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Author Chu, L., Oloo, F., Sudmanns, M., Tiede, D., Hölbling, D.,Blaschke, T., & Teleoaca, I.
Title Monitoring long-term shoreline dynamics and human activities in the Hangzhou Bay, China, combining daytime and nighttime EO data Type Journal Article
Year (down) 2020 Publication Big Earth Data Abbreviated Journal
Volume Issue Pages
Keywords Remote Sensing
Abstract Shorelines are vulnerable to anthropogenic activities including urbanization, land reclamation and sediment loading. Shoreline changes may be a reflection of the degradation of coastal ecosystems because of human activities. Understanding the shoreline dynamics is, therefore, a topic of global concern. Earth observation data, such as multi-temporal satellite images, are an important resource for assessing changes in coastal ecosystems. In this research, we used Google Earth Engine (GEE) to monitor and map historical shoreline dynamics in the Hangzhou Bay in China where the Qiantang River flows into the East China Sea. Specifically, we aimed to capture and quantify both the spatial and temporal shoreline changes and to assess the link between anthropogenic activities and shoreline changes on the integrity of this coastal area. We implemented a Tasselled Cap analysis (TCA) on Landsat imagery from 1985 to 2018 in GEE to calculate the wetness coefficient. We then applied Otsu method for automatic image thresholding on the wetness coefficient to detect waterbodies and shoreline changes. Further, we adopted the nighttime light data from the Defense Meteorological Satellite Program’s Operational Linescan System (DMSP-OLS) from 1992 to 2013 as a proxy of human activities. The results show that in the hotspot areas, the shoreline has moved by more than 5 km in the last decades, accounting for approximately 900 km2 of land accretion. Within this area, the human activity, indicated by the intensity of nighttime light, increased significantly. The results of this work reveal the influence of human activities on the shoreline dynamics and can support policies that promote the sustainable use and conservation of coastal environments. Our methodology can be transferred and applied to other coastal zones in various regions and scaled up to larger areas.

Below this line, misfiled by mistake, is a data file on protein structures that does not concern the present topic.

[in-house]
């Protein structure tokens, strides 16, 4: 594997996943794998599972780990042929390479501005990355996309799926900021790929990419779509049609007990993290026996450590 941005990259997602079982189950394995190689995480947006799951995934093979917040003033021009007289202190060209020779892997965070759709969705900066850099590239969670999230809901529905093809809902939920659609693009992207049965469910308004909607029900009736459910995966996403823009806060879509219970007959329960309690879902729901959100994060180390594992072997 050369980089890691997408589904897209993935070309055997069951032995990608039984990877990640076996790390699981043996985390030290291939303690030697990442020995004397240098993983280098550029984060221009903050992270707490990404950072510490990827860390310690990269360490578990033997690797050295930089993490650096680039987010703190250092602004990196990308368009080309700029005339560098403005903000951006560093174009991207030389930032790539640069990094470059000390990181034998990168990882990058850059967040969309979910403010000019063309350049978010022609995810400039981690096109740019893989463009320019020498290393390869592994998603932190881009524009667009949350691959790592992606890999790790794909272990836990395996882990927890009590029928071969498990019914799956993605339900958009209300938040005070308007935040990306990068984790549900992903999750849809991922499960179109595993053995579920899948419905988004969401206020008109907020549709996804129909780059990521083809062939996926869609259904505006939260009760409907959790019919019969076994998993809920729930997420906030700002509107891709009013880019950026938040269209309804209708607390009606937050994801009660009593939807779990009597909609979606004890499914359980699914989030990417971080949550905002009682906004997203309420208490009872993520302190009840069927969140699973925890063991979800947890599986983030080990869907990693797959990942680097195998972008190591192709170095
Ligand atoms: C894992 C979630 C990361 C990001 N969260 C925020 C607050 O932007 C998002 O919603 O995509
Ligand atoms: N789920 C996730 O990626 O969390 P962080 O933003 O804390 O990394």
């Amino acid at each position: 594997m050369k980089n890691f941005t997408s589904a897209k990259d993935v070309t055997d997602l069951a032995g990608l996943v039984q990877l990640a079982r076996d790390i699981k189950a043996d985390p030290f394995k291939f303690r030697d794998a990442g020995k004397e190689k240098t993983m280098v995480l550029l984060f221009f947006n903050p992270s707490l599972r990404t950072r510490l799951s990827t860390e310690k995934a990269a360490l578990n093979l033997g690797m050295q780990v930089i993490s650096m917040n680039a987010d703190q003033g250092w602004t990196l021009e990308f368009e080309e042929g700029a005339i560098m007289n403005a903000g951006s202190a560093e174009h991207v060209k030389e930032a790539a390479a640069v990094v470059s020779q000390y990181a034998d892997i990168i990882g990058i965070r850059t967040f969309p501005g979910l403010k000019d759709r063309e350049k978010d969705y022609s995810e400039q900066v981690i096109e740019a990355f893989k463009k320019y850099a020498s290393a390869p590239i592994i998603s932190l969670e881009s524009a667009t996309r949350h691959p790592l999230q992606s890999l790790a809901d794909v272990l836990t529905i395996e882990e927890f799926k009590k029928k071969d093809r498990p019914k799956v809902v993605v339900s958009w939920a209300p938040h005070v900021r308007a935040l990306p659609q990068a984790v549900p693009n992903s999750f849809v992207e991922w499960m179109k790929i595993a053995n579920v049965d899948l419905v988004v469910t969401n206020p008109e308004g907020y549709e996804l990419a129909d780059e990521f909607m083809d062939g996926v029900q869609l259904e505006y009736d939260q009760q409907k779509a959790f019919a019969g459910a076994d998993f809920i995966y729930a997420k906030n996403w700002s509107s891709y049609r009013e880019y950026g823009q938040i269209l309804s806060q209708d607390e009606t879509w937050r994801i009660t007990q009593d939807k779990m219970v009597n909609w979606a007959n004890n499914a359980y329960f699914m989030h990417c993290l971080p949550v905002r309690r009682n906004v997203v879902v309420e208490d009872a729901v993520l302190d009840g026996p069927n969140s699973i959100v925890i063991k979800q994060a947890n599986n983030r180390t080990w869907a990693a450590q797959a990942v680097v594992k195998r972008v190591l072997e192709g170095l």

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Call Number IDA @ intern @ Serial 2952
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Author Nam, K. H., Kim, C. H., & Nam, K. H.
Title A Research on the Improvement of Visibility Using Low Deck Lighting in Bad Weather Type Journal Article
Year (down) 2020 Publication Journal of the Korean Institute of Electrical and Electronic Material Engineers Abbreviated Journal
Volume 33 Issue 3 Pages 186-193
Keywords Lighting